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Tibialis Anterior Rupture

Discussion in 'General Issues and Discussion Forum' started by Rick K., Sep 5, 2011.

  1. Rick K.

    Rick K. Active Member

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    Had a 75 y.o. man come in one month post injury after he jumped off truck tailgate and couldn't walk. Eval by vascular surgeon (daughter is his nurse) and orthopods without any firm diagnosis. Patient complained of "my foot slaps the floor, but not when I start to walk." Also related he now had a know on the front of his lower leg. He's in fairly good shape for 75 - or he wouldn't be jumping off truck tailgates.

    Exam showed a firm nodule at distal anteromedial leg without pain and no TA tendon visible on attempted dorsiflexion as compared to right foot. Forefoot in eversion to rearfoot. Foot doesn't slap floor initially when walking, but progressively contacts floor more forcefully after a few minutes of walking. Has not resulted in any falls.

    Due to the patient's age and the time frame from injury to presentation, I would be reluctant to suggest surgical repair. Was going to place him in an AFO initially to try and maintain foot position and help gait, but patient wanted to wait and see.

  2. Admin2

    Admin2 Administrator Staff Member

  3. Peter

    Peter Well-Known Member

    seems a logical solution. Consider a rizolli (no casting to do, less in-shoe difficulties)
  4. I would go with an the AFO straight away even if something simple rather than waiting for the patient to fall or start to get problems in hip flexors etc.
  5. RobinP

    RobinP Well-Known Member

    My money is on the AFO. Rizzoli also a good suggestion although some people are not keen on the shoe adaptation required and it is a good deal more pricey thatn an off the shelf AFO.

    Pt needs to know that he endagers himself not following your treatment plan. he might be spritely for a 70 year old but he won't be so spritely if he fractures his neck of femur following a trip on a kerb stone

  6. Mark2

    Mark2 Member

    Would a walking boot with a rocker bottom do a similar job to an AFO?
  7. BAMBLE1976

    BAMBLE1976 Active Member


    The walking boot would be insuffiecient if there is no dorsiflexion power present. He will need some form of AFO i.e. Drop foot splint or similar.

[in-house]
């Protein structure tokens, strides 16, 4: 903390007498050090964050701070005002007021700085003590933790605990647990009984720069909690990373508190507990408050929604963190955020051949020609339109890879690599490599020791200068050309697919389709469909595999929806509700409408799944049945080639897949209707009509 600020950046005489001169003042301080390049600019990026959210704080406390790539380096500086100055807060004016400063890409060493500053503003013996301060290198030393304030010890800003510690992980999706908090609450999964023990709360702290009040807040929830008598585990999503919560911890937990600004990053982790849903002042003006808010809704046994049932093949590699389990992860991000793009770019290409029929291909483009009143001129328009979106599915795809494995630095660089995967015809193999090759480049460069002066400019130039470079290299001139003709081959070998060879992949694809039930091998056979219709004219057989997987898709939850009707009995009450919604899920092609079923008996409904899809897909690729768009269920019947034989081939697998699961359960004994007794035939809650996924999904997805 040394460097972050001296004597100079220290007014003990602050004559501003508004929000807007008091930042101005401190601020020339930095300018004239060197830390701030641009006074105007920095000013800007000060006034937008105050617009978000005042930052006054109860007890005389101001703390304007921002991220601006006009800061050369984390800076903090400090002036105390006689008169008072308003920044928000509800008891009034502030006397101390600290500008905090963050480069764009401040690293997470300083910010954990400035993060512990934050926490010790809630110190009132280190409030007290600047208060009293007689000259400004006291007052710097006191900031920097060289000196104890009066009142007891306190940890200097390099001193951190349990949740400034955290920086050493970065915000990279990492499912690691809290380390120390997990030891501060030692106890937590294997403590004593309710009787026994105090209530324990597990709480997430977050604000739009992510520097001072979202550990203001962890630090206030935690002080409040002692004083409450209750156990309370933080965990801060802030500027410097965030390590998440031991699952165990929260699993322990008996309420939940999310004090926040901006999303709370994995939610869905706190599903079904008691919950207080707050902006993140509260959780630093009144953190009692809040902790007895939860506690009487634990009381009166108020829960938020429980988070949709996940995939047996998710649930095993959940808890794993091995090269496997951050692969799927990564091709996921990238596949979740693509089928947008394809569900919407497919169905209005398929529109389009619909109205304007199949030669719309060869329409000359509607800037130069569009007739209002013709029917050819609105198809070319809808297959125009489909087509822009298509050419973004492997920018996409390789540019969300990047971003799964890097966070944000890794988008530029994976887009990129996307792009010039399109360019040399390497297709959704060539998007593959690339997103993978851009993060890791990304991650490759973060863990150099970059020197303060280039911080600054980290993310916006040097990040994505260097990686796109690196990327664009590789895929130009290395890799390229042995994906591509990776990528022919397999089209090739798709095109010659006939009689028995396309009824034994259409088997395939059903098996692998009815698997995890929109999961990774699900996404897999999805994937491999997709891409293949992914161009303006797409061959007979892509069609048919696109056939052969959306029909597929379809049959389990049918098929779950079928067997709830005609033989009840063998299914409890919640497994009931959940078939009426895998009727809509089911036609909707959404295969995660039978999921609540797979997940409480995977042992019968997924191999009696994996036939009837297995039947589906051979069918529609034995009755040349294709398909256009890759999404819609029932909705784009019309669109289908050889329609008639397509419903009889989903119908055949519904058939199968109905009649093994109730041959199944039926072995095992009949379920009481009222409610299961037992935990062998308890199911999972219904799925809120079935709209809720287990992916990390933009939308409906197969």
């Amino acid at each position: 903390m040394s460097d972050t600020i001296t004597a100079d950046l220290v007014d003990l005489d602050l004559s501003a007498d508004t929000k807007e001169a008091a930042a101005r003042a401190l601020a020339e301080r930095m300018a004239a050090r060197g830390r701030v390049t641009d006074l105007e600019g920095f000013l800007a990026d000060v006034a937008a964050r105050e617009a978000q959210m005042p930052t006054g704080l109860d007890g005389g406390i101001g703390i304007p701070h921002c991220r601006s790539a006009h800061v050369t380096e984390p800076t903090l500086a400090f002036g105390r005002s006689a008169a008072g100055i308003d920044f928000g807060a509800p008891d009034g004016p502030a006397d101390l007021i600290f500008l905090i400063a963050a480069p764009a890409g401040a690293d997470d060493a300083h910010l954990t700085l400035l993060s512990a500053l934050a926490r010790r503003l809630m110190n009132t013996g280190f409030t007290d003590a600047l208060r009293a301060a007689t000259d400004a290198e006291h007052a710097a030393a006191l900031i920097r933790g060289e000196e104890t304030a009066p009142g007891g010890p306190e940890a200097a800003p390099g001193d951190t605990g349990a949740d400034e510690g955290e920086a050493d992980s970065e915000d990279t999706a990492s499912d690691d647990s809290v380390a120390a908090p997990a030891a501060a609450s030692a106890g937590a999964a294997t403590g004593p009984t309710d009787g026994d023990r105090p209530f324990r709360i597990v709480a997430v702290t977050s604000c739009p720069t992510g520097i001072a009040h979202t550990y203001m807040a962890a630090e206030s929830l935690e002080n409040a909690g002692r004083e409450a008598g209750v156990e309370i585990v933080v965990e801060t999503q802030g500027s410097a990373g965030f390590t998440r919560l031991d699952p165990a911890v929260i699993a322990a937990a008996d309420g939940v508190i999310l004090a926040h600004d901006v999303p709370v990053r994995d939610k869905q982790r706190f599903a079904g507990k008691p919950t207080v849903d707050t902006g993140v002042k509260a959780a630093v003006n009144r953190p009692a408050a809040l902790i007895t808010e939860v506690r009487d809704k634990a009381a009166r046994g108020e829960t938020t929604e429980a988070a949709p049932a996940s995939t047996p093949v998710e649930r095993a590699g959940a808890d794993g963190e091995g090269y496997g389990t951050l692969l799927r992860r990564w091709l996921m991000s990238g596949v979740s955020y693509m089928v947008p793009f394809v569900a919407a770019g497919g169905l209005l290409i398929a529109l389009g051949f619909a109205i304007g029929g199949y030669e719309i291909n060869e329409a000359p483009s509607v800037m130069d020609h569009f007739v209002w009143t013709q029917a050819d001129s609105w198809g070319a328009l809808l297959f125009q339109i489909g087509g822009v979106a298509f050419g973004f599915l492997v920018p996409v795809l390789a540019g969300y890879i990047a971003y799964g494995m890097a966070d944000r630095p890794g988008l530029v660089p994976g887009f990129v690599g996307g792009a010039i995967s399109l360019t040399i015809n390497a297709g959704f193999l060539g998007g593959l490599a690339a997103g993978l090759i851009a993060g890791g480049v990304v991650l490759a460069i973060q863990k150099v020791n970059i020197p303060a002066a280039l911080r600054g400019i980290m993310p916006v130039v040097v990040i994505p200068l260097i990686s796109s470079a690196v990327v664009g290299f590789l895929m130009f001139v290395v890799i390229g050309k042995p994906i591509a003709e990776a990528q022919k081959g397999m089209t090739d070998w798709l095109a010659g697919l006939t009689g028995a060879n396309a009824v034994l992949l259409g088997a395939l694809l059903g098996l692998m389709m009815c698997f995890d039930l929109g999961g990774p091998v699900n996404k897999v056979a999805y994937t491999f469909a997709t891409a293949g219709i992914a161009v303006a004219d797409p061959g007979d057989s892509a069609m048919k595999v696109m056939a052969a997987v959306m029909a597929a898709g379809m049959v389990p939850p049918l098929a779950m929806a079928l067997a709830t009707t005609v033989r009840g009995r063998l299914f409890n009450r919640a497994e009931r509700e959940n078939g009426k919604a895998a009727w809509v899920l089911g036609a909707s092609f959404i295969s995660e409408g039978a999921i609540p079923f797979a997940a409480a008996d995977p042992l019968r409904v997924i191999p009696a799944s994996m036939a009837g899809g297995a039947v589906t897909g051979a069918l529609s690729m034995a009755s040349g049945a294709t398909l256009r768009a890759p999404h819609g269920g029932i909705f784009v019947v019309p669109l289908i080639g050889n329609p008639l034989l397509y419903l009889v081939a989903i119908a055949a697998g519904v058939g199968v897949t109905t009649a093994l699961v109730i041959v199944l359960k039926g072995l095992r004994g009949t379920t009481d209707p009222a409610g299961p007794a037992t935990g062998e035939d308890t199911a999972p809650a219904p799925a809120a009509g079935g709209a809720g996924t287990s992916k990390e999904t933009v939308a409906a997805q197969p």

8. RobinP

    RobinP Well-Known Member


    Looking at the forces, it is unlikely that the resistance to the plantarflexion moments offered by a walking boot would be outweighed by the external plantarflexion moment created by the mass of a rocker sole times the distance from the talo crural joint axis to the location of the rocker sole.

    I would imagine that it might make the situation worse. We need a David Smith style drawing here to demonstrate the forces I think!

  9. Rick:

    An AFO of some sort for this gentleman is a must to prevent tripping, prevent a steppage gait pattern and to allow more normal ambulation. As an immediate demonstration for a patient of how an AFO would work at help making gait more efficient in my clinic, I will sometimes use 1" cloth adhesive tape to attach the dorsal midfoot of the shoe to their pants leg (loop tape around midfoot of shoe then loop tape around proximal tibia to form a "tape sling" that prevents plantarflexion) to hold the ankle from plantarflexing past 90 degrees. I then have them walk in my office hallway to allow them to feel the difference that this simple "tape sling" helps with their gait. I have used this "AFO simulation technique" a number of times with my patients over the past few decades to convince them of the importance of preventing the steppage gait pattern that comes with foot-drop deformities.

    Hope this helps.
  10. efuller

    efuller MVP

    Mechanical analysis of anterior tibial absence/weakness:
    You want your treatment to apply a dorsiflexion moment at the ankle. So, a force applied to the bottom of the foot somewhere distal to the ankle joint axis is needed. So, the device, AFO or Boot, will have an equal and opposite reaction of the foot applying a downward force on the boot. The device will tend to slide down the leg unless there is a force from the leg to keep the device from sliding. This is the tough part in making an AFO. If you have a really skinny leg there is not much to grab on to. The most common way is to have a strap that will create a frictional force at the device/ leg interface.

    The force needed to dorsiflex the ankle is usually not that high. So, the frictional force doesn't need to be that high. If you use a walker, which will tend to be heavier than an AFO, the frictional force will need to be a bit higher. If the patient, still has some plantar flexion power in their gastroc soleus, and they choose to use it, then you will tend to get more sliding.

    So, if someone walks in with a drop foot... You look in your closet and all you see is a walker, it might work. It might not be the best solution. The shape of the leg will matter....

    Understanding Phyzzzzics helps in understanding treatments.


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